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Discussion Starter · #1 ·
My college has a herd of goats that I was hoping to do an enrichment project on because I thought a goat would be way more fun than a cat and a dog. (I do have to touch these animals this semester for class once a week for five weeks).

Unfortunately upon closer inspection and questions, their herd is CL/CAE positive and the barn has sarcopties mange that is causing hives to appear near the goats muzzles. With 3 vets it definitely isn't ORF which is a relief.

My question is, how much bio-security will I need to work with these animals and keep my goats safe? I do have to deal with these animals multiple times and I chose to generally strip, disinfect everything, have boots and coveralls just for their facility, and try to scrub all of my skin before going to my barn. Last time I had a farm class I didn't have goats so it wasn't something of concern to me. Now I do, last night I opted to avoid touching/socializing and got the barn owner to milk/do chores in the evening so I wouldn't have to.

I was so hoping to get to teach a little goat tricks instead of a cat, but my goats health and safety come first.
 

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It may be over the top, but avoid parking your vehicle anywhere where manure may have been or will be. Bring a set of clean clothes, wear easily sanitizable shoes, or leave a pair there and slip into yours after a shower. Basic cleanliness. Shower, scrub nails, sanitize shoes, don't bring anything in/out of property, that sort of thing.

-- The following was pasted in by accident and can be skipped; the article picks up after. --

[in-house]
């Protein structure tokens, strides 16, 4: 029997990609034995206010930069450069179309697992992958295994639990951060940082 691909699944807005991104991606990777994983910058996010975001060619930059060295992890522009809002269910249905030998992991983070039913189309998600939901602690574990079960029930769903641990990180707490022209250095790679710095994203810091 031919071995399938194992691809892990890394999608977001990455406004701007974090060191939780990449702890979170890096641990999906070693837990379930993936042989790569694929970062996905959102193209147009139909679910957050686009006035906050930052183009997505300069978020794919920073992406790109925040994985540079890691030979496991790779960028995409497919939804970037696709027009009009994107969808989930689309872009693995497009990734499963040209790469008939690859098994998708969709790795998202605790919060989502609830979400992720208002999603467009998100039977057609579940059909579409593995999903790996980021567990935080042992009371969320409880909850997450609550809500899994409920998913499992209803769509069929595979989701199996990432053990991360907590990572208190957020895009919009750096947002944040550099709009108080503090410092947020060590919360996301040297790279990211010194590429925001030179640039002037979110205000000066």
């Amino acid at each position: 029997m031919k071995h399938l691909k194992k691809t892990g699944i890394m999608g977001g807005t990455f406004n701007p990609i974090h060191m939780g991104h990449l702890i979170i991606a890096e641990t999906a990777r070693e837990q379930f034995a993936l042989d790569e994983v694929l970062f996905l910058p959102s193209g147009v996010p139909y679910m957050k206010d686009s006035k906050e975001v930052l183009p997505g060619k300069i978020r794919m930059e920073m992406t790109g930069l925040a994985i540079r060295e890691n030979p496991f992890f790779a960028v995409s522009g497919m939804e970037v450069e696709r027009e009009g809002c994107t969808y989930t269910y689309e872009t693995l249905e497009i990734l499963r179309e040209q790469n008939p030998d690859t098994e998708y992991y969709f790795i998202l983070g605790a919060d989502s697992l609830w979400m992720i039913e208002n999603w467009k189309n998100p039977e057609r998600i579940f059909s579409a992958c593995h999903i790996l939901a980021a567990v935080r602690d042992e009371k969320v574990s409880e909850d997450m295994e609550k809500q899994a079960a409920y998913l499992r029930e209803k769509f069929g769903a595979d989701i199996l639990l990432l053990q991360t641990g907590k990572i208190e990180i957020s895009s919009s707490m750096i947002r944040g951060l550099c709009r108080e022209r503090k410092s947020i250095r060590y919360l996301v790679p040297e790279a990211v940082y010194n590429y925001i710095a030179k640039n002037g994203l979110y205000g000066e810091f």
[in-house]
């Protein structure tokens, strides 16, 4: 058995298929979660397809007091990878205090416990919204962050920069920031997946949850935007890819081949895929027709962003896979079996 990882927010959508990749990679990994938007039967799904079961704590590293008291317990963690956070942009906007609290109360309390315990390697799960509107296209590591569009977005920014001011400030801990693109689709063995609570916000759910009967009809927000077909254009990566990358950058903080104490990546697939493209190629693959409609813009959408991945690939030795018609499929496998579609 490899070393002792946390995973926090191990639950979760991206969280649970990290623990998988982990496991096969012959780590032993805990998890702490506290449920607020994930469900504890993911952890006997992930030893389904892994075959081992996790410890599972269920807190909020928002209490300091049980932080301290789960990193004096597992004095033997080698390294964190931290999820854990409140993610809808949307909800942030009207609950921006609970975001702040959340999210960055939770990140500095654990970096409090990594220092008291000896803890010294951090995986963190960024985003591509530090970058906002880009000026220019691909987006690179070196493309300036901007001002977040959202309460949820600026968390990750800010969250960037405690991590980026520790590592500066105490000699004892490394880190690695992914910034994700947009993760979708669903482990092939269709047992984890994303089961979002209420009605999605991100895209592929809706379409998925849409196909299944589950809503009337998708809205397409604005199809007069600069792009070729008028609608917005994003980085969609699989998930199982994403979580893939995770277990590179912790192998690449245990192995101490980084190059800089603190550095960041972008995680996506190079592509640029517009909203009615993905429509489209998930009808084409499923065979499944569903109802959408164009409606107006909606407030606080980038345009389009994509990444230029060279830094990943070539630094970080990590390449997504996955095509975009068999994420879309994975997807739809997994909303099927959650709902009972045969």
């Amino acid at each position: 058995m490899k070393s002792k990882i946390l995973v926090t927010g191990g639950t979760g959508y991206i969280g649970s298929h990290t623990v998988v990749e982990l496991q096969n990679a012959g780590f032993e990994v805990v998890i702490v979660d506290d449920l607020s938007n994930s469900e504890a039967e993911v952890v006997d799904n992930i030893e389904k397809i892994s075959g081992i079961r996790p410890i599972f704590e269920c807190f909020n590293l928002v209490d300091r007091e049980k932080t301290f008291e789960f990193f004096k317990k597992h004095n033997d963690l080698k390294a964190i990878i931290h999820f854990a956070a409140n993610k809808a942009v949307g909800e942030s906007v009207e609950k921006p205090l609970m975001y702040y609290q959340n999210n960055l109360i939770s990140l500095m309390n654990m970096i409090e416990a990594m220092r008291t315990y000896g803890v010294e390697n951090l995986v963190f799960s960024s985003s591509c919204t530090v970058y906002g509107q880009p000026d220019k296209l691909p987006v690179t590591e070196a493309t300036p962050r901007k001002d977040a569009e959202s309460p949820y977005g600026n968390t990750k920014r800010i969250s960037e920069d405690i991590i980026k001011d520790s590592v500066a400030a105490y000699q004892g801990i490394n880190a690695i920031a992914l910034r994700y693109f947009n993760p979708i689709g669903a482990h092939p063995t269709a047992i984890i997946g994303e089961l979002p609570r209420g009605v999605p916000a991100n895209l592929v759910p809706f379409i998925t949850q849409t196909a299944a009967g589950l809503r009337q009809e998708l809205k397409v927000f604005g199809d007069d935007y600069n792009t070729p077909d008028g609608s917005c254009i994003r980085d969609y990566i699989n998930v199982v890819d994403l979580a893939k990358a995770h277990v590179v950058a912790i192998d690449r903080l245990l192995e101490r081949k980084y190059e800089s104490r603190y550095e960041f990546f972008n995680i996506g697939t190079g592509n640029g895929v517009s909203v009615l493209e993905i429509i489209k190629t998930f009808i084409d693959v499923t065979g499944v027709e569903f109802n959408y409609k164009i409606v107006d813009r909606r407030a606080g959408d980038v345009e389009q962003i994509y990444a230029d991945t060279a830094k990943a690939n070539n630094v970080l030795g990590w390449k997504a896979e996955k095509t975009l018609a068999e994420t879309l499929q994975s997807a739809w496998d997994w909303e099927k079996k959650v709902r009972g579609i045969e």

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Oh man, why do they continue on with such a dirty herd? Thats gross! I would go to every extreme possible in this case!
Depends what the college uses them for. Example purposes, butchering, or experimenting for knowledge. This could be a management herd, but I would be shocked just because of what's been said. None of our colleges in WI would allow as such.
 

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Discussion Starter · #5 ·
Honestly I think on some level it is so that people become exposed to what is out there. Anything leaving the facility is dead, so they are not worried about the goats themselves transmitting the diseases, and I'd say over 99.5% of the students or higher won't touch another livestock animal within a month of handling these animals. I just live close enough to commute and decided to get into goats...
 

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I think having diseased goats is brilliant, actually. It's the best way to learn. No? Book learning only takes one so far. Learning to clean an abscess within bio security measures, trying to cure mange, and seeing what CAE does to a goat, all best first hand.

All the measures to keep you clean have been mentioned. It's all the same stuff you'd have to do if you were a traveling vet. hit the property with coveralls and boots specific to the job. Leaving the farm, disinfect or remove what's pertinent.
 

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Yikes...that is not a good situation. I personally don't think I'd be able to work around diseased goats knowing I have to go home to my healthy goats. You can only do so much to prevent diseases from spreading, but you never know when it could be tracked home and spread to your herd. It doesn't take much.
 

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I agree with the above two... I wouldn't be able to do that... I would be to worried.. Like Kylee said.. It doesn't take much...